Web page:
Norio Takasugi


'Perfectly Imperfect': Takasugi Norio (1973)


Takasugi Norio has moved from Japan to Berlin in 2004, where he has been working around the theme of mass and individuality. His work investigates similarities and differences between modernism and wabi-sabi. Both eschew any decoration that is not essential; both are abstract, nonrepresentational ideals of beauty. But modernism is seamless, polished and smooth. Wabi-sabi is earthy, imperfect and variegated. Modernism implies a logical, rational worldview and is future-oriented. Wabi-sabi implies an intuitive worldview and is present-oriented. Modernism involves mass-production, wabi-sabi is one-of-a-kind.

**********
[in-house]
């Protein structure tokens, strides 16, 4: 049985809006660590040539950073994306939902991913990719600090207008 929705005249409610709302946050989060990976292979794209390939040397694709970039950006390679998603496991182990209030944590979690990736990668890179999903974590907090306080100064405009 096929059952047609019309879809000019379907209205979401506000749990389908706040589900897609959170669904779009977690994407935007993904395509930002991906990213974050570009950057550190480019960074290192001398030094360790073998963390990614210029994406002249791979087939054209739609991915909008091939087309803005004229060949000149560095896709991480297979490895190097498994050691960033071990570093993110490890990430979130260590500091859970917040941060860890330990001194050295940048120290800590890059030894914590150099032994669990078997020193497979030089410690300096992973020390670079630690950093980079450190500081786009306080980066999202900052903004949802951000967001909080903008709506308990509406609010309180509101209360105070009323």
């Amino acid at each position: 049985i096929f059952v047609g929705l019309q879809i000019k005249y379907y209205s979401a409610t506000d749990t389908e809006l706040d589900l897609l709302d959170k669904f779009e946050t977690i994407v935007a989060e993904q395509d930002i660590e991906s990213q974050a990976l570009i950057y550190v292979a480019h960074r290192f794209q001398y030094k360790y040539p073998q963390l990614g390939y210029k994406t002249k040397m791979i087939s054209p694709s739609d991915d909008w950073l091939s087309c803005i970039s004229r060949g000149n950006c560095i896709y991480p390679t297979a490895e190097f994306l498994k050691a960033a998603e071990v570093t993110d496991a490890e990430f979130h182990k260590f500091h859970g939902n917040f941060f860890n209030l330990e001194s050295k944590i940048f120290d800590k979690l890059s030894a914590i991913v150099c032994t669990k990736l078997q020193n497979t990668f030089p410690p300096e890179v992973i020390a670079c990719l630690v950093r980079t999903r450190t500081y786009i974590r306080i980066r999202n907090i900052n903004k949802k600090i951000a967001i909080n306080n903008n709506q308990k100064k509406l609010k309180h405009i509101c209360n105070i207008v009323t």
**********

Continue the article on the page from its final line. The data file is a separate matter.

Takasugi’s subjects are always nature related and although the photographic negative of an image remains the same, its reproduction produces subtle differences, resulting in unique pieces of work. Takasugi merges ancient Japanese painting techniques using silver leaf and sulfur with the screen-printing technique to create his photographic expression. Because of the unpredictability of the chemical reactions between the silver and the sulphur, the outcome is different every time and never perfect. Because of this process Takasugi’s works have the patina of ageing that gives them a wabi-sabi feel.